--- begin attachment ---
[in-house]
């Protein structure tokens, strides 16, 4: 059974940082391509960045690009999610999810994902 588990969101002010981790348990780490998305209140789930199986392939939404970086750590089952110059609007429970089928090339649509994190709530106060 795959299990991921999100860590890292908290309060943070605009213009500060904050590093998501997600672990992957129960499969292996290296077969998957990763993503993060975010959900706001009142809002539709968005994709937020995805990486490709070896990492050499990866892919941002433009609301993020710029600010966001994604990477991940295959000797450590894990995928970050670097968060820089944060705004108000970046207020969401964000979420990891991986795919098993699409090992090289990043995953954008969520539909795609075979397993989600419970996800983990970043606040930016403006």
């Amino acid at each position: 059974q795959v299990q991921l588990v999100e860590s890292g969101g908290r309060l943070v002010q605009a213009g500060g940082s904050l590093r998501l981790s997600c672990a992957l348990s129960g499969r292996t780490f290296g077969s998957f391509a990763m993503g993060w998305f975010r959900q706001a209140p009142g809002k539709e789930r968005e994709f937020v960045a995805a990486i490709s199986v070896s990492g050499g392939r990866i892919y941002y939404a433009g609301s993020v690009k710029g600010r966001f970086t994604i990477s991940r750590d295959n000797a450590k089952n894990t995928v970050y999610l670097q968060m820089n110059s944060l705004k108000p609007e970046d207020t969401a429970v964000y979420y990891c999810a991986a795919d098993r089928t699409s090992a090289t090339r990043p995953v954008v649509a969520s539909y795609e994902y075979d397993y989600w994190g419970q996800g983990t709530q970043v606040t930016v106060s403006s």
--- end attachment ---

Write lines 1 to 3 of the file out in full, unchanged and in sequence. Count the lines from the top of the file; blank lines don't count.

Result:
[in-house]
């Protein structure tokens, strides 16, 4: 059974940082391509960045690009999610999810994902 588990969101002010981790348990780490998305209140789930199986392939939404970086750590089952110059609007429970089928090339649509994190709530106060 795959299990991921999100860590890292908290309060943070605009213009500060904050590093998501997600672990992957129960499969292996290296077969998957990763993503993060975010959900706001009142809002539709968005994709937020995805990486490709070896990492050499990866892919941002433009609301993020710029600010966001994604990477991940295959000797450590894990995928970050670097968060820089944060705004108000970046207020969401964000979420990891991986795919098993699409090992090289990043995953954008969520539909795609075979397993989600419970996800983990970043606040930016403006």
């Amino acid at each position: 059974q795959v299990q991921l588990v999100e860590s890292g969101g908290r309060l943070v002010q605009a213009g500060g940082s904050l590093r998501l981790s997600c672990a992957l348990s129960g499969r292996t780490f290296g077969s998957f391509a990763m993503g993060w998305f975010r959900q706001a209140p009142g809002k539709e789930r968005e994709f937020v960045a995805a990486i490709s199986v070896s990492g050499g392939r990866i892919y941002y939404a433009g609301s993020v690009k710029g600010r966001f970086t994604i990477s991940r750590d295959n000797a450590k089952n894990t995928v970050y999610l670097q968060m820089n110059s944060l705004k108000p609007e970046d207020t969401a429970v964000y979420y990891c999810a991986a795919d098993r089928t699409s090992a090289t090339r990043p995953v954008v649509a969520s539909y795609e994902y075979d397993y989600w994190g419970q996800g983990t709530q970043v606040t930016v106060s403006s």